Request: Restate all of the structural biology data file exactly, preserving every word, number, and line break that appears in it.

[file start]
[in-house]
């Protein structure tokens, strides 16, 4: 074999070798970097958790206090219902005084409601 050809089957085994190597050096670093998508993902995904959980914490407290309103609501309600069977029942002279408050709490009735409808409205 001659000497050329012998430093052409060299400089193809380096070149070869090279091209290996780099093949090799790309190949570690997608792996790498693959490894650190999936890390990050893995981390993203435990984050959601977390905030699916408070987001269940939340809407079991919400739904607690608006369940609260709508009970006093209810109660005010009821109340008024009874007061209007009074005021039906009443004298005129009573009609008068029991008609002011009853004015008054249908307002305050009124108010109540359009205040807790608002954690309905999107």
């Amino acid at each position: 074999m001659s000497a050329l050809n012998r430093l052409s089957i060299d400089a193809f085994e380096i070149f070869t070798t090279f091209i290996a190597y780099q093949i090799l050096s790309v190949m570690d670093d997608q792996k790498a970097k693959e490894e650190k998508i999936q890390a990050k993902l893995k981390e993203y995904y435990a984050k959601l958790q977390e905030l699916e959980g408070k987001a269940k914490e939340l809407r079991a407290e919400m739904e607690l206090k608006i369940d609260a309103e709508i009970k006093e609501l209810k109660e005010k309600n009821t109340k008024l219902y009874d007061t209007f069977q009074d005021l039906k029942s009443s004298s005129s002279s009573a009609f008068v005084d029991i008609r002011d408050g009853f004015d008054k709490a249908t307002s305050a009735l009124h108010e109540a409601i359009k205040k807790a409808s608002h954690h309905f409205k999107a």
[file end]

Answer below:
[in-house]
């Protein structure tokens, strides 16, 4: 074999070798970097958790206090219902005084409601 050809089957085994190597050096670093998508993902995904959980914490407290309103609501309600069977029942002279408050709490009735409808409205 001659000497050329012998430093052409060299400089193809380096070149070869090279091209290996780099093949090799790309190949570690997608792996790498693959490894650190999936890390990050893995981390993203435990984050959601977390905030699916408070987001269940939340809407079991919400739904607690608006369940609260709508009970006093209810109660005010009821109340008024009874007061209007009074005021039906009443004298005129009573009609008068029991008609002011009853004015008054249908307002305050009124108010109540359009205040807790608002954690309905999107």
């Amino acid at each position: 074999m001659s000497a050329l050809n012998r430093l052409s089957i060299d400089a193809f085994e380096i070149f070869t070798t090279f091209i290996a190597y780099q093949i090799l050096s790309v190949m570690d670093d997608q792996k790498a970097k693959e490894e650190k998508i999936q890390a990050k993902l893995k981390e993203y995904y435990a984050k959601l958790q977390e905030l699916e959980g408070k987001a269940k914490e939340l809407r079991a407290e919400m739904e607690l206090k608006i369940d609260a309103e709508i009970k006093e609501l209810k109660e005010k309600n009821t109340k008024l219902y009874d007061t209007f069977q009074d005021l039906k029942s009443s004298s005129s002279s009573a009609f008068v005084d029991i008609r002011d408050g009853f004015d008054k709490a249908t307002s305050a009735l009124h108010e109540a409601i359009k205040k807790a409808s608002h954690h309905f409205k999107a």